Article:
This just in – your customers matter. Sounds like a no-brainer. Sounds like a topic not really worthy of discussion. Everyone knows it. What more needs to be said? As simple as this concept sounds, it seems that some businesses aren’t heeding the advice. Consumers are angry over increased fees, changes in services, changes in the business model, changes with products… you name it. When consumers feel slighted, they immediately take to the Internet to voice their opinions. Unless businesses address these concerns, they can quickly become mired in a very sticky PR situation.
All one needs to do to see the effect of this consumer backlash is to look at Netflix, who quickly ditched their plans to spin off their DVD service into a separate company called Qwikster. Or consider the uproar that Bank of America caused when they decided to start charging customers a monthly fee for using their debit cards. According to this article from USA Today, they too have backed down in the face of public opinion and have decided not to charge a debit card fee. Conversely, consider how Domino’s Pizza responded to customer feedback in late 2009.
What does all this mean for marketers, advertisers, and PR professionals who work to build up brands?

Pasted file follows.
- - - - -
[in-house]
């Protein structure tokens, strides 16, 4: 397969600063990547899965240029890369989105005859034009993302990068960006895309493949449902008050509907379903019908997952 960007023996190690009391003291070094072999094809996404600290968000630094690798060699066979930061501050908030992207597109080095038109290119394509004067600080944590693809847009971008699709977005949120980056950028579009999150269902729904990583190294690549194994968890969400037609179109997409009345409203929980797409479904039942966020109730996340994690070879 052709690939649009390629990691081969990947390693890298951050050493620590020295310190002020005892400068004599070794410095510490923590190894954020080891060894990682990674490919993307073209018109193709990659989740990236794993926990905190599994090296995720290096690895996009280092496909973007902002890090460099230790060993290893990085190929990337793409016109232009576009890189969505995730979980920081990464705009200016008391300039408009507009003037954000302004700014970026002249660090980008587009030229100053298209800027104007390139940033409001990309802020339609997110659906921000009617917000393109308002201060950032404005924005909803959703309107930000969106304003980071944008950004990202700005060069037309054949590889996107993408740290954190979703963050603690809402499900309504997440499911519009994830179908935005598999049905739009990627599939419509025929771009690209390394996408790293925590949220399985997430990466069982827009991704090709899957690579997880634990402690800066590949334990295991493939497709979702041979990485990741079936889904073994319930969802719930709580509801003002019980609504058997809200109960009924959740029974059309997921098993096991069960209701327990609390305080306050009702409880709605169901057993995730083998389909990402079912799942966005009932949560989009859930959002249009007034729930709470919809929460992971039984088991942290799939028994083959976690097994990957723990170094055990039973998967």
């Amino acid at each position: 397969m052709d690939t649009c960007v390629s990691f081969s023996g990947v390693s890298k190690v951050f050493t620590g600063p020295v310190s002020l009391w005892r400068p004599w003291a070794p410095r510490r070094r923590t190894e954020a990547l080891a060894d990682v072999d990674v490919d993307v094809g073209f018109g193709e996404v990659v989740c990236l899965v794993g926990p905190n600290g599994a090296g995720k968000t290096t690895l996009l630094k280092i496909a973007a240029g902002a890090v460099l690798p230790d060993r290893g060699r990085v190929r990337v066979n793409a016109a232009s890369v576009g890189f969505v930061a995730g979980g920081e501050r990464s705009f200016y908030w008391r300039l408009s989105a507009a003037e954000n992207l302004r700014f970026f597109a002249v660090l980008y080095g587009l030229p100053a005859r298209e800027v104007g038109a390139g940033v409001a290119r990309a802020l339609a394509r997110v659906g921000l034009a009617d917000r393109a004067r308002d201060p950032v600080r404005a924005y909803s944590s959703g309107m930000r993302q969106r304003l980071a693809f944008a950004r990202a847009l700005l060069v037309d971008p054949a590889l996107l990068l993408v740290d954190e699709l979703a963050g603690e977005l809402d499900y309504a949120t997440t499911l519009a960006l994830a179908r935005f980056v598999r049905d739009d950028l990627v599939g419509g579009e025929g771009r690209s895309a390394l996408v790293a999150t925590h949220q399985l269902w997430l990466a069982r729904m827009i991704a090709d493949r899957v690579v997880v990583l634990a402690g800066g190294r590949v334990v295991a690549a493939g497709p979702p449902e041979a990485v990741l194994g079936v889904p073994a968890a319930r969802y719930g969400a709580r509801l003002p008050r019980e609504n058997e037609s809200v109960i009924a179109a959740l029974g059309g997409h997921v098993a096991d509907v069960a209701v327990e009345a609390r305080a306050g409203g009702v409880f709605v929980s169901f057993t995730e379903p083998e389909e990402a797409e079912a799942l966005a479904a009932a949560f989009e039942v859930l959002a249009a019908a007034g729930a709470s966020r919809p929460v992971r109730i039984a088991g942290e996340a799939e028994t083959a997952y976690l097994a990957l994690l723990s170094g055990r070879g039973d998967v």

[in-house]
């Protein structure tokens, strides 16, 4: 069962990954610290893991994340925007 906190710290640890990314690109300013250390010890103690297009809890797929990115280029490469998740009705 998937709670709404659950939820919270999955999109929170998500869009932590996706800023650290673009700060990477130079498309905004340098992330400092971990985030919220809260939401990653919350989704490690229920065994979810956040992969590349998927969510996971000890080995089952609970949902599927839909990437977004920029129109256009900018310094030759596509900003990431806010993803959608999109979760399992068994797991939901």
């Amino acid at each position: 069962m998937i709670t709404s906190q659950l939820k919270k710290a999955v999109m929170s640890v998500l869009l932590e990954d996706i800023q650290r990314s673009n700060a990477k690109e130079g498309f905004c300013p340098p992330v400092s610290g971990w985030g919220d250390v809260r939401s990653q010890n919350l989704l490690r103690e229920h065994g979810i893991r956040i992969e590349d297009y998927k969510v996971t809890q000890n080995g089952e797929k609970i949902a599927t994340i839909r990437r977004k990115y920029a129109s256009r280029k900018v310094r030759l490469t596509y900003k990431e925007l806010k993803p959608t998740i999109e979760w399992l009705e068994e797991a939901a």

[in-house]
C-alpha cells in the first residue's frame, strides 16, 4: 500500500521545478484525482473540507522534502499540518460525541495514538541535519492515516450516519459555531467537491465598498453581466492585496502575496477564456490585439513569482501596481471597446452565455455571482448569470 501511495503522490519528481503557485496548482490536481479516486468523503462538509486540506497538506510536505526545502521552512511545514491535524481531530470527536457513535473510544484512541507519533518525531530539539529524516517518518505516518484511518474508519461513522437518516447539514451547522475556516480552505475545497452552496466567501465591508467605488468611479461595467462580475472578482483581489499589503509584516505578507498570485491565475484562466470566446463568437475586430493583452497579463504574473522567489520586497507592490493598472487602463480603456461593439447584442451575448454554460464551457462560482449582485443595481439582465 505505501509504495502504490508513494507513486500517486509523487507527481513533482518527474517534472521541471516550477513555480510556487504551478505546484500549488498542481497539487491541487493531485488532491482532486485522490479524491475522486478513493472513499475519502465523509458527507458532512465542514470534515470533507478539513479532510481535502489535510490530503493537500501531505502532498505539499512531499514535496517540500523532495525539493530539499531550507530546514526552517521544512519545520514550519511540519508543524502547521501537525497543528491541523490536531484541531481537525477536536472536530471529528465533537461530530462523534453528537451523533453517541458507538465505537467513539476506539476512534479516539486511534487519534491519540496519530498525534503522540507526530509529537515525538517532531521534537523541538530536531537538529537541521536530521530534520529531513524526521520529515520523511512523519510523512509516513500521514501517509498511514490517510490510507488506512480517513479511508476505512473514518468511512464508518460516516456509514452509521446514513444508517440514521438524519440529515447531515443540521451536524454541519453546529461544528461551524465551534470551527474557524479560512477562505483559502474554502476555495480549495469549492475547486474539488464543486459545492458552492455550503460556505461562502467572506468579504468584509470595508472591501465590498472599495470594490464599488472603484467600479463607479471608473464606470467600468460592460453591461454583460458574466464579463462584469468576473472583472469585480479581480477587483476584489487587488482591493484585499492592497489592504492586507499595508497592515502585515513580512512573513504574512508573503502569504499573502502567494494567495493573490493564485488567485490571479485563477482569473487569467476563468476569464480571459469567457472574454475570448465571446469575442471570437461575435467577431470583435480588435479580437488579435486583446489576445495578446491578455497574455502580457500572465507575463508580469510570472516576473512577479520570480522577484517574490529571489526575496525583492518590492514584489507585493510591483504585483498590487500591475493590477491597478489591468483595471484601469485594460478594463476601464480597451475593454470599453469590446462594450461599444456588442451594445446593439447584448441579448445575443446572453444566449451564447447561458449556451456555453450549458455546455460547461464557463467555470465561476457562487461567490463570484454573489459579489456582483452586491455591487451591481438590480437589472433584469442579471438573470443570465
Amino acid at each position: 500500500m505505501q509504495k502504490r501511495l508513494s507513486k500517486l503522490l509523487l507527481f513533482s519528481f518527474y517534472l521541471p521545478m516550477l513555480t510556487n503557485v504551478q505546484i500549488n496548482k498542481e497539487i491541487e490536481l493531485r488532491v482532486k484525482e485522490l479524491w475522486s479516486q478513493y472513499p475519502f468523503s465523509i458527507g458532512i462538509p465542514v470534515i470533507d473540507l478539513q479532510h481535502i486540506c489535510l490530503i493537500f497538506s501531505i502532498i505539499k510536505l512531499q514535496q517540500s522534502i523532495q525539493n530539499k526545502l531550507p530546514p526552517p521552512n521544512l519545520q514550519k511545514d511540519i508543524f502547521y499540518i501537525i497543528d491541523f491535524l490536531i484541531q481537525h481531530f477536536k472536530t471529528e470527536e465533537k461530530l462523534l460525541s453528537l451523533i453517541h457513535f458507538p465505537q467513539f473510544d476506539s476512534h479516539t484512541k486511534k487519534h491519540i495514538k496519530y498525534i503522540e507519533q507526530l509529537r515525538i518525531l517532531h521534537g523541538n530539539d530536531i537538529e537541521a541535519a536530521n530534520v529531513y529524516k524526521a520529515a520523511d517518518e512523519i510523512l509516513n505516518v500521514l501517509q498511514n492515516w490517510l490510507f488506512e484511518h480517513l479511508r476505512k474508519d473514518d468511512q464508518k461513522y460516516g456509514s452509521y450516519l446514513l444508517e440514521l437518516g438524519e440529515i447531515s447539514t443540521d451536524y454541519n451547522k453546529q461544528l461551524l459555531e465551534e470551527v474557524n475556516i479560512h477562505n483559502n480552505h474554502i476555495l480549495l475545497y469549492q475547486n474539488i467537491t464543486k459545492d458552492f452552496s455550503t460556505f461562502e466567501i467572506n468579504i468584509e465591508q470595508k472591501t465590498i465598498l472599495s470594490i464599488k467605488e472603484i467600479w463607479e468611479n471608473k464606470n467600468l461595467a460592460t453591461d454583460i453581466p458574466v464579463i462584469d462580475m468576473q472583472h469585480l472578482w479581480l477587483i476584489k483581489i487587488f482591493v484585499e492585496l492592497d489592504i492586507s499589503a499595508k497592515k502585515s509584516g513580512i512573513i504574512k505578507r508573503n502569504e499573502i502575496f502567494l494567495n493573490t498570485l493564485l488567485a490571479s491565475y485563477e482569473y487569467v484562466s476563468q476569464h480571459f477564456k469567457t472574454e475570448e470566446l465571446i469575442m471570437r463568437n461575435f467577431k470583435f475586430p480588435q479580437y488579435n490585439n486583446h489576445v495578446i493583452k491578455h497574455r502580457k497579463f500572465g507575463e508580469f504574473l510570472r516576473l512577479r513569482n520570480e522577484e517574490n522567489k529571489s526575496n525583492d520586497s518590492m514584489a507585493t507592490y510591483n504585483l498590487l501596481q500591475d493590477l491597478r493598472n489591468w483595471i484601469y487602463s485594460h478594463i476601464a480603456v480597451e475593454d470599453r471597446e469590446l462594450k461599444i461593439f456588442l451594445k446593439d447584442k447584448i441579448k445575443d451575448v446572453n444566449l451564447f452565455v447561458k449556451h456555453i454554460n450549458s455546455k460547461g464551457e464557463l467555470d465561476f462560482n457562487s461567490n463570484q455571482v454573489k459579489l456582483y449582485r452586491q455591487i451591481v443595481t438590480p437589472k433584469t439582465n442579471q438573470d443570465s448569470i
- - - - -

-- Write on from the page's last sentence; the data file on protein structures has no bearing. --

- Decisions must be weighed carefully. Don’t rush into any decisions regarding marketing/advertising strategies unless you have done your homework and thoroughly understand your ideal consumer; his/her opinions, buying habits, likes/dislikes, etc.
- Don’t underestimate your consumer. With social media at their disposal, customers have a very loud voice and can stir up support for their cause quickly at the grassroots level.
- Difficulty awaits those who find themselves trying to rebuild trust among their consumer base. There are two items to note from the USA Today article referenced earlier. One is a quote from famed PR guru Howard Rubenstein, who said, “Every company is now sitting on electronic quicksand. It may look like solid ground, but one wrong move and you’re up to your chin.” The second is a statistic released from the W.P. Carey School of Business at Arizona State University. The study states that “some $58 billion in transactions may be at risk from Americans who had a problem with a product or service purchased in the last year.”
Businesses can’t afford to aim wildly with their marketing, advertising, or PR decisions and just throw something at the wall to see what sticks. A company’s reputation (and its bottom line) is at stake. Well-crafted, well-executed, and well-targeted messages will always work best. Be communicative. Be consistent with who you are as a company. And remember who matters the most.
- Debit Cards: Chase, Wells Fargo Cancel Plans to Impose Monthly Debit Fees (inquisitr.com)
- Tweet Revenge: Consumers Wage Cyber War on Companies (postamericana.wordpress.com)
- Customers Revolt, and Win? Banks Back Off New Fees (moneyland.time.com)